What happened to the money?

Published on Al-Ahram weekly online, by Niveen Wahish, 26 January – 1 February 2012.

Billions of dollars in aid were promised to Egypt, alongside other Arab Spring countries, most prominently Tunisia, to help in their democratic transformation. The funding was promised by Gulf countries, the US as well as the G8. While the initial numbers are staggering, only $500 million actually came through, from Saudi Arabia and Qatar.  

Magda Kandil, executive director of the Egyptian Centre for Economic Studies, explains that the delay in the disbursement of pledges emanates from the fact that most of the funding promised is in the shape of investments and project finance. That means that the Egyptian side has to come up with projects that need financing, Kandil said, adding that that has been a major weakness so far. She pointed out that in Tunisia, possibly because they had a head start in stabilising their political situation, they were able to put together concrete projects and get started on the process, and as a result, pledges have begun to seep through.

Qatar had promised Egypt $10 billion, Saudi Arabia $4 billion, Kuwait $3 billion and the United Arab Emirates a similar amount.

The US said it would give Egypt around $2 billion. The G8, within the framework of the Deauville Partnership launched in May 2011, had said some $38 billion will go towards supporting political and economic transformation in Tunisia, Egypt, Jordan and Morocco. The Deauville Partnership was initially launched by G8 member countries but was later broadened to include Kuwait, Qatar, Saudi Arabia, Turkey and the UAE.

Speaking earlier this month Prime Minister Kamal El-Ganzouri said that due to the fact that foreign assistance was not forthcoming, the government had to revisit its resources and cut down its spending by around LE20 billion. The government’s main problem in the past year has been a gaping budget deficit. Although some officials had said the deficit could widen to around LE180 billion, about 12 per cent of GDP, El-Ganzouri said the government will take austerity measures to keep it within the original target deficit of LE134 billion or 8.6 per cent of GDP … //

… Deputy Secretary of State Bill Burns, who was in Cairo recently, had said there is widespread understanding of the importance of Egypt’s transition and its economic recovery, not just for Egypt but for the whole region today. Burns said a successful transition in Egypt is deeply in the interests of the United States, and that the US wants to do everything it can to help by continuing its assistance programmes and new initiatives. The US had said the $2 billion of assistance to Egypt will take the form of a debt swap and credit guarantees as well as an enterprise fund to help small and medium enterprises (SMEs) in Egypt.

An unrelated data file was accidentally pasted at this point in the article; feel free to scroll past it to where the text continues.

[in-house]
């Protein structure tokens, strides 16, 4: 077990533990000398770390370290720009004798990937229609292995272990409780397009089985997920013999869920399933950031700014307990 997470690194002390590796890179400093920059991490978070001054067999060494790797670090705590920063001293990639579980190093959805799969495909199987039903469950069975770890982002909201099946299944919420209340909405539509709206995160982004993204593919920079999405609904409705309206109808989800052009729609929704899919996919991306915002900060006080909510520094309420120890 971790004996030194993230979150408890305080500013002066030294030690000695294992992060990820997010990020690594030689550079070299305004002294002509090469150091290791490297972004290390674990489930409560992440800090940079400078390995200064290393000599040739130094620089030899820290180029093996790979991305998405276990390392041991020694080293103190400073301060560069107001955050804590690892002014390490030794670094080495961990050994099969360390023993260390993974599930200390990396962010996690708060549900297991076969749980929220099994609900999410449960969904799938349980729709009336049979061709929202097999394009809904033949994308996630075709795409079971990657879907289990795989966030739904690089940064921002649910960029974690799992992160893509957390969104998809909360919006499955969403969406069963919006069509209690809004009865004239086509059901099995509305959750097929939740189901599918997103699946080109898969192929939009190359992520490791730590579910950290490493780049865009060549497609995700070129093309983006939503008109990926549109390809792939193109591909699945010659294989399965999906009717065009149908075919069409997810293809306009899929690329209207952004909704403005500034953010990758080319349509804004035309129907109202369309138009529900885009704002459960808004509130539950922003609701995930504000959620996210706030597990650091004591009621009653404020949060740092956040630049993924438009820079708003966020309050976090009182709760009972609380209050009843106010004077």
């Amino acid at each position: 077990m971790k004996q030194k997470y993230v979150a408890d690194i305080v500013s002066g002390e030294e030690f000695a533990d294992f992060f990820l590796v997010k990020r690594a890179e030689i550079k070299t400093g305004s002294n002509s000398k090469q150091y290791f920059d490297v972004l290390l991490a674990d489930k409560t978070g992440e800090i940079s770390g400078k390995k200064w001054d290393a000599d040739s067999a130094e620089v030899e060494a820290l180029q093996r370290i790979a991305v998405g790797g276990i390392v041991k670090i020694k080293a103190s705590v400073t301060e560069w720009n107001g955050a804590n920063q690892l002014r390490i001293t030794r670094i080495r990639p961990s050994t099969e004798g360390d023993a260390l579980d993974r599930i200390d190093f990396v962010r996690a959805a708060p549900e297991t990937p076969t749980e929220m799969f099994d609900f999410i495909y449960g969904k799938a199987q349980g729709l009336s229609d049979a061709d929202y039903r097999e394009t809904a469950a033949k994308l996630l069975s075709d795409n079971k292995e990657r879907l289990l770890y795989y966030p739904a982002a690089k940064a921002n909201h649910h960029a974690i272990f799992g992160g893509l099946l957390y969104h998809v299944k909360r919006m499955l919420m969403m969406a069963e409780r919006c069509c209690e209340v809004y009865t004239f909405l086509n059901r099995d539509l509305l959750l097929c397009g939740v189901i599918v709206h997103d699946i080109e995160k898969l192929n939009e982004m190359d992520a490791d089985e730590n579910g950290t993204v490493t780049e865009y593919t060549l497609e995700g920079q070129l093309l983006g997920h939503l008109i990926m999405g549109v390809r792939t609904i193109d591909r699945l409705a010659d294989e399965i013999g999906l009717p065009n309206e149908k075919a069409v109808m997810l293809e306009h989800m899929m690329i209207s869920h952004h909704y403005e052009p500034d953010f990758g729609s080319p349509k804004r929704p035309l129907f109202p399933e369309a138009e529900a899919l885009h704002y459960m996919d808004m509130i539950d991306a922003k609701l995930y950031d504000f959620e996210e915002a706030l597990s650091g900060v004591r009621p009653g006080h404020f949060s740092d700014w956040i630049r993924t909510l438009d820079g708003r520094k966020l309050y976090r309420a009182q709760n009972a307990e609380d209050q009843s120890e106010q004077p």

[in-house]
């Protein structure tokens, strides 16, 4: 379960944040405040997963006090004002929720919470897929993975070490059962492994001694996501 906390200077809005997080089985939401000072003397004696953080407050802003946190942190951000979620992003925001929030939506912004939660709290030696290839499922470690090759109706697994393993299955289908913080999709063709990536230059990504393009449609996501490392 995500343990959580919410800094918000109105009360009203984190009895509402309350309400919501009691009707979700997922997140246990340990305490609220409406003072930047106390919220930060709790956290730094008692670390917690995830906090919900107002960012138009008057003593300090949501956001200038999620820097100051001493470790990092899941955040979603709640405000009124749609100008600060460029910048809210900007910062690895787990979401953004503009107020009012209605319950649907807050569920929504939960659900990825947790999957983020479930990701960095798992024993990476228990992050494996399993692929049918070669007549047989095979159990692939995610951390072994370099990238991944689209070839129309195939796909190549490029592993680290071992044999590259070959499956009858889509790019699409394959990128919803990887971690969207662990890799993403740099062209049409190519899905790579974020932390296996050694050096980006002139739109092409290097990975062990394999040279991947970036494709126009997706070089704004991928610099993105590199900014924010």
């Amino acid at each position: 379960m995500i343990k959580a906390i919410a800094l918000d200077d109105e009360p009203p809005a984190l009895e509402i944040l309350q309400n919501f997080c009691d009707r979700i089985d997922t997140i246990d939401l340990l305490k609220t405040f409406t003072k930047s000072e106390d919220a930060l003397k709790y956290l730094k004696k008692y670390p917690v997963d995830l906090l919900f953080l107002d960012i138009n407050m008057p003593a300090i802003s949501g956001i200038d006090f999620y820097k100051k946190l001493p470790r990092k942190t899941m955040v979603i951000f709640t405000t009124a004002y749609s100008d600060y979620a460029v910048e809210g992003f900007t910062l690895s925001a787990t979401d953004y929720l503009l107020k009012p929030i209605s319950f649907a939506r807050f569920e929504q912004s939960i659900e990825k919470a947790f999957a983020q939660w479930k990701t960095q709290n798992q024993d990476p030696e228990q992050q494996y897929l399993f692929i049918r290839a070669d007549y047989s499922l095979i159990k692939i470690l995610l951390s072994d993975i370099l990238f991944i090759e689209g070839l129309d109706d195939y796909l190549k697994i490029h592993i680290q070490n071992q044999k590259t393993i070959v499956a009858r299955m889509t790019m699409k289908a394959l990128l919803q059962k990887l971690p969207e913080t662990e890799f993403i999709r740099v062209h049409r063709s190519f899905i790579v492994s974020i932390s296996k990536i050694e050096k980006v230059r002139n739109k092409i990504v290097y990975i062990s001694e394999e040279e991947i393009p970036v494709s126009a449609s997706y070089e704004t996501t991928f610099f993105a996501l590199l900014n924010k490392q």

The US wants to make sure Egypt is coming out of this bottleneck, explained Kandil. “They do not want to see money wasted without vision to pacify anger of the street. They do not want to give the money to a country that is divided. And they want to make sure democratic transformation is in place.”

And the same applies to the Deauville Partnership. The spirit of Deauville is to assist in the change process and support policies that promote freedom, dignity of the people and insuring social justice, said Franco. He asked that if hypothetically the transformation stops and the spirit is different, why would donors be willing to continue? The justification of the initiative, he explained, would no longer be there.

That being the case, Kandil recommended that Egypt focus on its priorities: stabilise the situation, help political transformation and align the economy towards the objectives of the revolution, namely job creation and justice in the distribution of income. She says the way to achieve those targets is through SMEs. “Big investments will still refrain from coming to Egypt so the only way to stimulate the economy and provide jobs is by encouraging SMEs and levelling the playing field for them.”

Egypt’s growth rate reached 1.8 per cent in fiscal year 2010/11. The Global Economic Prospects issued by the World Bank this month is optimistic that Egypt’s growth rate could reach 3.8 per cent growth rate in the current fiscal year but will drop to 0.7 per cent the next fiscal year. (full text).

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